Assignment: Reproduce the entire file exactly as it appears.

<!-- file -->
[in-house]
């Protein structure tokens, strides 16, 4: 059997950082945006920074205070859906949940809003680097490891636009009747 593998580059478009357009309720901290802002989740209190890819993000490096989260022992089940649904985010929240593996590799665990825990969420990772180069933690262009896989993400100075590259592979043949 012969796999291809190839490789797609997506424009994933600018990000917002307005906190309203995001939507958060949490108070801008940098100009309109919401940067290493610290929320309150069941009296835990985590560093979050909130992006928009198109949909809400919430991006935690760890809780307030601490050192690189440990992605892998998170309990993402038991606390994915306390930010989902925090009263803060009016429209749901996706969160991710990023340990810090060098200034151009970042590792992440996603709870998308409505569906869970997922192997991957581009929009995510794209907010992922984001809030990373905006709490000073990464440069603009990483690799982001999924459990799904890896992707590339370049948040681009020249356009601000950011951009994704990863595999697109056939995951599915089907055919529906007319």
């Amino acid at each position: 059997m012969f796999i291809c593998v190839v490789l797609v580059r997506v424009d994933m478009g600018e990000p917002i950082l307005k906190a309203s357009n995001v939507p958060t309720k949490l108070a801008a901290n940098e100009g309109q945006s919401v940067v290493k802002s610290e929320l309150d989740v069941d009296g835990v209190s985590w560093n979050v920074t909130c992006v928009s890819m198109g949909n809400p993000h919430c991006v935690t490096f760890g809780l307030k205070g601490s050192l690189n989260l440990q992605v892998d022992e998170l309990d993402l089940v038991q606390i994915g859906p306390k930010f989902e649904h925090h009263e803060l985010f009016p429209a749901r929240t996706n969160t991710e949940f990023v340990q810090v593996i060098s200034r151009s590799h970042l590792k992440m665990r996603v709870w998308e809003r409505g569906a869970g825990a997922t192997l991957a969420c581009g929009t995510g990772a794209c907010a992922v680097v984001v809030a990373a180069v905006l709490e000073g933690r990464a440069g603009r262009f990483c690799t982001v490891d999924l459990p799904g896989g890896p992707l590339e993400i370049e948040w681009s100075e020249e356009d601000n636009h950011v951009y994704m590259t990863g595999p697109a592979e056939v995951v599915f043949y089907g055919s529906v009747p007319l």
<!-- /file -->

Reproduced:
[in-house]
């Protein structure tokens, strides 16, 4: 059997950082945006920074205070859906949940809003680097490891636009009747 593998580059478009357009309720901290802002989740209190890819993000490096989260022992089940649904985010929240593996590799665990825990969420990772180069933690262009896989993400100075590259592979043949 012969796999291809190839490789797609997506424009994933600018990000917002307005906190309203995001939507958060949490108070801008940098100009309109919401940067290493610290929320309150069941009296835990985590560093979050909130992006928009198109949909809400919430991006935690760890809780307030601490050192690189440990992605892998998170309990993402038991606390994915306390930010989902925090009263803060009016429209749901996706969160991710990023340990810090060098200034151009970042590792992440996603709870998308409505569906869970997922192997991957581009929009995510794209907010992922984001809030990373905006709490000073990464440069603009990483690799982001999924459990799904890896992707590339370049948040681009020249356009601000950011951009994704990863595999697109056939995951599915089907055919529906007319």
């Amino acid at each position: 059997m012969f796999i291809c593998v190839v490789l797609v580059r997506v424009d994933m478009g600018e990000p917002i950082l307005k906190a309203s357009n995001v939507p958060t309720k949490l108070a801008a901290n940098e100009g309109q945006s919401v940067v290493k802002s610290e929320l309150d989740v069941d009296g835990v209190s985590w560093n979050v920074t909130c992006v928009s890819m198109g949909n809400p993000h919430c991006v935690t490096f760890g809780l307030k205070g601490s050192l690189n989260l440990q992605v892998d022992e998170l309990d993402l089940v038991q606390i994915g859906p306390k930010f989902e649904h925090h009263e803060l985010f009016p429209a749901r929240t996706n969160t991710e949940f990023v340990q810090v593996i060098s200034r151009s590799h970042l590792k992440m665990r996603v709870w998308e809003r409505g569906a869970g825990a997922t192997l991957a969420c581009g929009t995510g990772a794209c907010a992922v680097v984001v809030a990373a180069v905006l709490e000073g933690r990464a440069g603009r262009f990483c690799t982001v490891d999924l459990p799904g896989g890896p992707l590339e993400i370049e948040w681009s100075e020249e356009d601000n636009h950011v951009y994704m590259t990863g595999p697109a592979e056939v995951v599915f043949y089907g055919s529906v009747p007319l």